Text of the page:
A dangerous May 26 close-in harassing maneuver by a Chinese jet fighter against an Australian patrol aircraft operating near the Paracel Islands in the South China Sea reminds us that the Chinese Communist Party (CCP) and its People’s Liberation Army (PLA) are prone to calculated endangerment in their pursuit of military coercion.
This derives from the CCP’s penchant for fighting “wars of decision”—initiating offensive wars that, by their shocking violence, cause fear and self-deterrence in opponents that help create future strategic options for the CCP.
In late 1950, Mao Zedong unleashed 260,000 troops to attack U.S. and allied forces in Korea, forcing a great retreat that would deter Washington from considering real attacks against his fragile revolution. By joining Joseph Stalin’s plans, Mao gained a massive windfall of then-modern Soviet military and industrial technology.
Then in 1979, Deng Xiaoping led a brief punitive war against Vietnam. On the surface, it was disastrous for the PLA. Still, it helped convince the Carter and Reagan administrations that Deng was opposed to the Soviet Union and deserving of the cornucopia of new military technology and investment that started communist China’s current “rise.”
The CCP and its PLA have initiated a number of smaller but still violent skirmishes also designed to shape China’s strategic environment to benefit the CCP.
In the mid-1970s and late-1980s, the Chinese regime used violent attacks to contain Vietnam and began its conquest of the South China Sea. In January 1974, the regime attacked a weakened South Vietnam, killing 75 Vietnamese troops to capture the Paracel Islands.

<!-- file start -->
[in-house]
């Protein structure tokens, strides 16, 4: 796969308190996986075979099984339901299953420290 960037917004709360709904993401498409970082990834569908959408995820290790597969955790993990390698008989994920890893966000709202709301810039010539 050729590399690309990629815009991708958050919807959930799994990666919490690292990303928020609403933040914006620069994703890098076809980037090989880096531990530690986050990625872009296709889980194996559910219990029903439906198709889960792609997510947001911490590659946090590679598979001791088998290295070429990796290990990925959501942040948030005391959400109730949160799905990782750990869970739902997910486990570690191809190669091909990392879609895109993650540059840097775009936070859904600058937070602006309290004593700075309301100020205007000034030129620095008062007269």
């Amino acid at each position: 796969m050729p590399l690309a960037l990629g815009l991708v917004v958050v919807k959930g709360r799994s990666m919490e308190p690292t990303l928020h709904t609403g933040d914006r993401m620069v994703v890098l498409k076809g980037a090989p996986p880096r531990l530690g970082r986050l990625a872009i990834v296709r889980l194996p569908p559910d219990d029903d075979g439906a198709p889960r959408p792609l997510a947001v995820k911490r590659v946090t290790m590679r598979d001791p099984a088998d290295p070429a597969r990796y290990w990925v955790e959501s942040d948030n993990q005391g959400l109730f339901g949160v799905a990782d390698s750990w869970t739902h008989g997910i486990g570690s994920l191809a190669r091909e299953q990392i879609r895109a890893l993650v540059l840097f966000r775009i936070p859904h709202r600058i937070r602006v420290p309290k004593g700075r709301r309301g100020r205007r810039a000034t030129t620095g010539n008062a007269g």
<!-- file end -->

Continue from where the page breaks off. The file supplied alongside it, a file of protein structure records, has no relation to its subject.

Then, in January 1988, Chinese forces attacked the Vietnamese-occupied Johnson Reef in the Spratly Islands group, using 37mm cannon on ships to obliterate Vietnamese soldiers standing in the water, helping to deter Vietnam from opposing Beijing’s encroachments in the Spratly Islands.
On the night of June 15, 2020, in the disputed India-China border area of the Galwan Valley, Chinese troops, taking advantage of longstanding agreements not to use firearms during border clashes, made surprise use of nailed clubs to attack Indian soldiers, killing at least 20.
This tradition of optional offensive wars will position the CCP well as it seeks global strategic hegemony. This requires a reflexive capacity to intervene in countries around the world in support of favored factions, even to support their wars to assure long-term military access to their territory.
But to be able to project military power globally, the CCP will first require control of Taiwan.
Taiwan is essential for next-generation warships, nuclear ballistic missile submarines, strategic nuclear missiles, and naval/air projection force bases, already positioned to dominate naval and air transport routes across Asia. Chinese control of Taiwan will largely result in the deaths of “democratic” Taiwanese should the United States and others retaliate against these bases.
Killing “democratic” Taiwan is also necessary to destroy the credibility of U.S. alliance guarantees and to create a political "moral" authority for the CCP to destroy other democracies unwilling to subordinate themselves to the CCP.
But on the way to its war over Taiwan, which shows no desire to surrender to CCP slave status, the CPP has to prove to the world that it is willing to kill as part of an escalating coercive campaign to prevent the United States from forming a military coalition to defend Taiwan.
For about a decade, the United States has waged a largely unpublicized virtual war against increasingly aggressive military posturing by the PLA that increasingly includes Russian forces, conducting harassment maneuvers against Taiwan and Japan, and training their troops for future blockades and combat.